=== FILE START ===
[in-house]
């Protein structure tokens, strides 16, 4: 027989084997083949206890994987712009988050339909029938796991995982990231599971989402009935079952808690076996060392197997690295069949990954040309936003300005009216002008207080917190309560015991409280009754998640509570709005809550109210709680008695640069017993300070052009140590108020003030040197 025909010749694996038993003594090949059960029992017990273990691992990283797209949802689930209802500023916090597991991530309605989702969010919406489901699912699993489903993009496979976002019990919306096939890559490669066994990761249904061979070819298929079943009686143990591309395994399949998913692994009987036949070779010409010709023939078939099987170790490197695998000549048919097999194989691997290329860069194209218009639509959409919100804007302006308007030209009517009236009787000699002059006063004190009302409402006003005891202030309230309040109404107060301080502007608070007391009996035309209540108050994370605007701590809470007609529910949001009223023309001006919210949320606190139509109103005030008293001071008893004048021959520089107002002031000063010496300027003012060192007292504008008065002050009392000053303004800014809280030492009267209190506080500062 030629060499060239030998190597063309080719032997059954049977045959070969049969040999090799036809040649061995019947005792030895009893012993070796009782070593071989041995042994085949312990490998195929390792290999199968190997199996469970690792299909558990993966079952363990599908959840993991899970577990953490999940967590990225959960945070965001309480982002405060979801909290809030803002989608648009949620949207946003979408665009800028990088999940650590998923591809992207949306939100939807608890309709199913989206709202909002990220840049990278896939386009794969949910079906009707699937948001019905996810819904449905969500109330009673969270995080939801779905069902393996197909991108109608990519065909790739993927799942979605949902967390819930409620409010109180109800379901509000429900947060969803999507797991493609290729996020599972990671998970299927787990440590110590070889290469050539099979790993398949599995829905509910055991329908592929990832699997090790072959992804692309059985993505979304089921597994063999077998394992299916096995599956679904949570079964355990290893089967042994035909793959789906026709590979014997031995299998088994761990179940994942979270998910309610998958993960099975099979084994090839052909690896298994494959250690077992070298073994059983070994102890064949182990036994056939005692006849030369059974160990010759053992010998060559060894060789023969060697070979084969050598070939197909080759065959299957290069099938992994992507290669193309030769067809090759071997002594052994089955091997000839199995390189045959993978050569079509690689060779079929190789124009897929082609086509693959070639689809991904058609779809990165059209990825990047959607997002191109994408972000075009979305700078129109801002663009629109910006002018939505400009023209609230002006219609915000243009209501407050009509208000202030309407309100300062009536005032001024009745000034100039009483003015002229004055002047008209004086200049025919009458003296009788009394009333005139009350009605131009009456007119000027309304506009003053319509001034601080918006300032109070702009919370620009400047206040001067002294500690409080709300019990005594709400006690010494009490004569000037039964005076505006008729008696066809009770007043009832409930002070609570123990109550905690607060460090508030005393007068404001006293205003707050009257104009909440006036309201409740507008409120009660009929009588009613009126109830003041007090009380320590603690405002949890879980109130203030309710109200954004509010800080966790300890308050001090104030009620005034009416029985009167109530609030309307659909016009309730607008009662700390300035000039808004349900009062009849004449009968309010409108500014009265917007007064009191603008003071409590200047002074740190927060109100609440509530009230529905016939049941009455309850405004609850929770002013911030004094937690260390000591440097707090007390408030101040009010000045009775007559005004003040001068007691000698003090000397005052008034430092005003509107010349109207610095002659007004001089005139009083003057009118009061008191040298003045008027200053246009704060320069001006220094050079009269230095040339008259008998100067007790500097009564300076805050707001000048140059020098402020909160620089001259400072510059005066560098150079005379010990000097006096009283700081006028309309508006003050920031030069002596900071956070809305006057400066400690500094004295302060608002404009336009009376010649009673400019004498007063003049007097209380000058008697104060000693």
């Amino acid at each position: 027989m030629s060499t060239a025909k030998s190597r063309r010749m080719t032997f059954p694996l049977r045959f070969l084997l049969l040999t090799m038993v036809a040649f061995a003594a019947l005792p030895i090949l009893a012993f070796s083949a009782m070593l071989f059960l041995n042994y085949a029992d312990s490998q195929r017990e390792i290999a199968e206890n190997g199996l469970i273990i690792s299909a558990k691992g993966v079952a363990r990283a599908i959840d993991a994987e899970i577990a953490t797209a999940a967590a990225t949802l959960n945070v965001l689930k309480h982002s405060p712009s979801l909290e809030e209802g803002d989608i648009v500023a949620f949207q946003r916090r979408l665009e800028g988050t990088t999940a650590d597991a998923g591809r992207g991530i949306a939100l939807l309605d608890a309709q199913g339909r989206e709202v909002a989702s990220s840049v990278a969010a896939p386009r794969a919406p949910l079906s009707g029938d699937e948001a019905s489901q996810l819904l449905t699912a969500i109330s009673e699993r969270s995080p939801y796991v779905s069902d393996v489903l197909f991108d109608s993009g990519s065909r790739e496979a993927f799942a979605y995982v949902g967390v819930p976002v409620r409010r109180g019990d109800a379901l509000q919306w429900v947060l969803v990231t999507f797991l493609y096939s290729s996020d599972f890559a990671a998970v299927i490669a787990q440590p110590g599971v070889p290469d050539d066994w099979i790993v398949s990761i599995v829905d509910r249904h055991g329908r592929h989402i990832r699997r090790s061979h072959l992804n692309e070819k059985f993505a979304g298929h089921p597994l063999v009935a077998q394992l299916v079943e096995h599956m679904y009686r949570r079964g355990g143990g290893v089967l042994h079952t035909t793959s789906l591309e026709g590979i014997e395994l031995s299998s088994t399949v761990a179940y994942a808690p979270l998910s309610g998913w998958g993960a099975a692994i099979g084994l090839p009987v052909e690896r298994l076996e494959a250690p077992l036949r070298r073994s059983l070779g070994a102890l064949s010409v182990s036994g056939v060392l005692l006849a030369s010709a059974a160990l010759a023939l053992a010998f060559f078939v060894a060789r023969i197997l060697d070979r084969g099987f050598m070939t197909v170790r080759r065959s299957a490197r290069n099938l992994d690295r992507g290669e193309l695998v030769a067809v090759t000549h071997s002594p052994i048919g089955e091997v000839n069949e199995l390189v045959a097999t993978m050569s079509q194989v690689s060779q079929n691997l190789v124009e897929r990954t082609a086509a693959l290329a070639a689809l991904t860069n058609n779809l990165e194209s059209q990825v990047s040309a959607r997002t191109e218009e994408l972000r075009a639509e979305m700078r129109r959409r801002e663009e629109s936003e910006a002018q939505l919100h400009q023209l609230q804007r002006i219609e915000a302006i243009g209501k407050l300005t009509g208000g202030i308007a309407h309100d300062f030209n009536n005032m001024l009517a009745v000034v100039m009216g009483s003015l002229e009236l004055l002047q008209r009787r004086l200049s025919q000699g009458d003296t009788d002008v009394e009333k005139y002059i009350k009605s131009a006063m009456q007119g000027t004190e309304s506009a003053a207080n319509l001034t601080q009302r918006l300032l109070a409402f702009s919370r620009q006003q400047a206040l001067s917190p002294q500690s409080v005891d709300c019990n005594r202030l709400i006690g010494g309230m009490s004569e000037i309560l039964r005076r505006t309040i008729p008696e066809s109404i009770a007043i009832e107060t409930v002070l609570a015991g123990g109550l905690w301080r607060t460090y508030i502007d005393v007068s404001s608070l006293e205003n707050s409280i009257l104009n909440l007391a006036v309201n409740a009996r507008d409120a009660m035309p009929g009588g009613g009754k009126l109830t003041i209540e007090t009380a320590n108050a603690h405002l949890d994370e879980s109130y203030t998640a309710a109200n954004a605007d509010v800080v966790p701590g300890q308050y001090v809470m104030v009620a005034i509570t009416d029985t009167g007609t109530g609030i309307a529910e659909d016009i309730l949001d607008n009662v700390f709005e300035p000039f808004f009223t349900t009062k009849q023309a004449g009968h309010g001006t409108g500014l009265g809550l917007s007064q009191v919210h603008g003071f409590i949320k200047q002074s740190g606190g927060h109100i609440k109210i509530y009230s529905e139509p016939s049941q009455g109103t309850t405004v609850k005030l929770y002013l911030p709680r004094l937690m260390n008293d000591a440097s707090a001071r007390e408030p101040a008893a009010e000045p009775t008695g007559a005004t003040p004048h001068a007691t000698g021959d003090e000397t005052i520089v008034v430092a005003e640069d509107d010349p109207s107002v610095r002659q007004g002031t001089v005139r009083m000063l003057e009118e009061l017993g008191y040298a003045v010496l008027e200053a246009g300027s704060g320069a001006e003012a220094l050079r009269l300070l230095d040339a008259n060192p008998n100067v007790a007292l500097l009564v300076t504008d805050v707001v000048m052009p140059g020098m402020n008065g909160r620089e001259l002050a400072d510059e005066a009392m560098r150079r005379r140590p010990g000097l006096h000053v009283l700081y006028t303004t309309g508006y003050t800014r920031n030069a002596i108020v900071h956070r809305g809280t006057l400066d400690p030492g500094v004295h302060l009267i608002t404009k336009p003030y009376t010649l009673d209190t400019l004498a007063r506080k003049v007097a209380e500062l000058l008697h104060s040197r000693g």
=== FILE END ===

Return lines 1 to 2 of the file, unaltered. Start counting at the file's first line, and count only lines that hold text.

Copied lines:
[in-house]
């Protein structure tokens, strides 16, 4: 027989084997083949206890994987712009988050339909029938796991995982990231599971989402009935079952808690076996060392197997690295069949990954040309936003300005009216002008207080917190309560015991409280009754998640509570709005809550109210709680008695640069017993300070052009140590108020003030040197 025909010749694996038993003594090949059960029992017990273990691992990283797209949802689930209802500023916090597991991530309605989702969010919406489901699912699993489903993009496979976002019990919306096939890559490669066994990761249904061979070819298929079943009686143990591309395994399949998913692994009987036949070779010409010709023939078939099987170790490197695998000549048919097999194989691997290329860069194209218009639509959409919100804007302006308007030209009517009236009787000699002059006063004190009302409402006003005891202030309230309040109404107060301080502007608070007391009996035309209540108050994370605007701590809470007609529910949001009223023309001006919210949320606190139509109103005030008293001071008893004048021959520089107002002031000063010496300027003012060192007292504008008065002050009392000053303004800014809280030492009267209190506080500062 030629060499060239030998190597063309080719032997059954049977045959070969049969040999090799036809040649061995019947005792030895009893012993070796009782070593071989041995042994085949312990490998195929390792290999199968190997199996469970690792299909558990993966079952363990599908959840993991899970577990953490999940967590990225959960945070965001309480982002405060979801909290809030803002989608648009949620949207946003979408665009800028990088999940650590998923591809992207949306939100939807608890309709199913989206709202909002990220840049990278896939386009794969949910079906009707699937948001019905996810819904449905969500109330009673969270995080939801779905069902393996197909991108109608990519065909790739993927799942979605949902967390819930409620409010109180109800379901509000429900947060969803999507797991493609290729996020599972990671998970299927787990440590110590070889290469050539099979790993398949599995829905509910055991329908592929990832699997090790072959992804692309059985993505979304089921597994063999077998394992299916096995599956679904949570079964355990290893089967042994035909793959789906026709590979014997031995299998088994761990179940994942979270998910309610998958993960099975099979084994090839052909690896298994494959250690077992070298073994059983070994102890064949182990036994056939005692006849030369059974160990010759053992010998060559060894060789023969060697070979084969050598070939197909080759065959299957290069099938992994992507290669193309030769067809090759071997002594052994089955091997000839199995390189045959993978050569079509690689060779079929190789124009897929082609086509693959070639689809991904058609779809990165059209990825990047959607997002191109994408972000075009979305700078129109801002663009629109910006002018939505400009023209609230002006219609915000243009209501407050009509208000202030309407309100300062009536005032001024009745000034100039009483003015002229004055002047008209004086200049025919009458003296009788009394009333005139009350009605131009009456007119000027309304506009003053319509001034601080918006300032109070702009919370620009400047206040001067002294500690409080709300019990005594709400006690010494009490004569000037039964005076505006008729008696066809009770007043009832409930002070609570123990109550905690607060460090508030005393007068404001006293205003707050009257104009909440006036309201409740507008409120009660009929009588009613009126109830003041007090009380320590603690405002949890879980109130203030309710109200954004509010800080966790300890308050001090104030009620005034009416029985009167109530609030309307659909016009309730607008009662700390300035000039808004349900009062009849004449009968309010409108500014009265917007007064009191603008003071409590200047002074740190927060109100609440509530009230529905016939049941009455309850405004609850929770002013911030004094937690260390000591440097707090007390408030101040009010000045009775007559005004003040001068007691000698003090000397005052008034430092005003509107010349109207610095002659007004001089005139009083003057009118009061008191040298003045008027200053246009704060320069001006220094050079009269230095040339008259008998100067007790500097009564300076805050707001000048140059020098402020909160620089001259400072510059005066560098150079005379010990000097006096009283700081006028309309508006003050920031030069002596900071956070809305006057400066400690500094004295302060608002404009336009009376010649009673400019004498007063003049007097209380000058008697104060000693």